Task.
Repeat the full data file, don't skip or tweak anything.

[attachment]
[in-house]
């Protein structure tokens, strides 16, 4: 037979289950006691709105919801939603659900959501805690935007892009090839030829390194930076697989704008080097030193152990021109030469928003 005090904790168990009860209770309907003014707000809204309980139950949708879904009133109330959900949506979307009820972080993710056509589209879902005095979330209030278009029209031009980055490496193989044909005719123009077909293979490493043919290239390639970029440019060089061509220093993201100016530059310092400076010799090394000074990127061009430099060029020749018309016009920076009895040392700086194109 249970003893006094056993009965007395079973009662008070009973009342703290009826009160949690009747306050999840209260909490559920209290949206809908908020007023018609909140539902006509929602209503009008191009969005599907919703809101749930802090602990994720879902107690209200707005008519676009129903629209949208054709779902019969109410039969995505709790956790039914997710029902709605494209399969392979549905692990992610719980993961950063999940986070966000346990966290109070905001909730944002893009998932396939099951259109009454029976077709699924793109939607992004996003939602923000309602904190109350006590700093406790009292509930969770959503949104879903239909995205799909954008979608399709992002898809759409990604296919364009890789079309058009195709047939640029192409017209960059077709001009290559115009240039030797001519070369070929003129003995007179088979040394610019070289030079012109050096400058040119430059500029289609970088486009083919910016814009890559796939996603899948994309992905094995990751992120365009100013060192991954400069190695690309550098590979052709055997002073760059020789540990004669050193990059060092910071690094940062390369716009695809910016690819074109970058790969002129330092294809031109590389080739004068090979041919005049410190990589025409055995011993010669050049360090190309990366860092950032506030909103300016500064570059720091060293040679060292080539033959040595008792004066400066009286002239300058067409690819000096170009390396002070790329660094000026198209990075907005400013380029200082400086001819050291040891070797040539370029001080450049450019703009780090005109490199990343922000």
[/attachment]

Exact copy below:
[in-house]
């Protein structure tokens, strides 16, 4: 037979289950006691709105919801939603659900959501805690935007892009090839030829390194930076697989704008080097030193152990021109030469928003 005090904790168990009860209770309907003014707000809204309980139950949708879904009133109330959900949506979307009820972080993710056509589209879902005095979330209030278009029209031009980055490496193989044909005719123009077909293979490493043919290239390639970029440019060089061509220093993201100016530059310092400076010799090394000074990127061009430099060029020749018309016009920076009895040392700086194109 249970003893006094056993009965007395079973009662008070009973009342703290009826009160949690009747306050999840209260909490559920209290949206809908908020007023018609909140539902006509929602209503009008191009969005599907919703809101749930802090602990994720879902107690209200707005008519676009129903629209949208054709779902019969109410039969995505709790956790039914997710029902709605494209399969392979549905692990992610719980993961950063999940986070966000346990966290109070905001909730944002893009998932396939099951259109009454029976077709699924793109939607992004996003939602923000309602904190109350006590700093406790009292509930969770959503949104879903239909995205799909954008979608399709992002898809759409990604296919364009890789079309058009195709047939640029192409017209960059077709001009290559115009240039030797001519070369070929003129003995007179088979040394610019070289030079012109050096400058040119430059500029289609970088486009083919910016814009890559796939996603899948994309992905094995990751992120365009100013060192991954400069190695690309550098590979052709055997002073760059020789540990004669050193990059060092910071690094940062390369716009695809910016690819074109970058790969002129330092294809031109590389080739004068090979041919005049410190990589025409055995011993010669050049360090190309990366860092950032506030909103300016500064570059720091060293040679060292080539033959040595008792004066400066009286002239300058067409690819000096170009390396002070790329660094000026198209990075907005400013380029200082400086001819050291040891070797040539370029001080450049450019703009780090005109490199990343922000």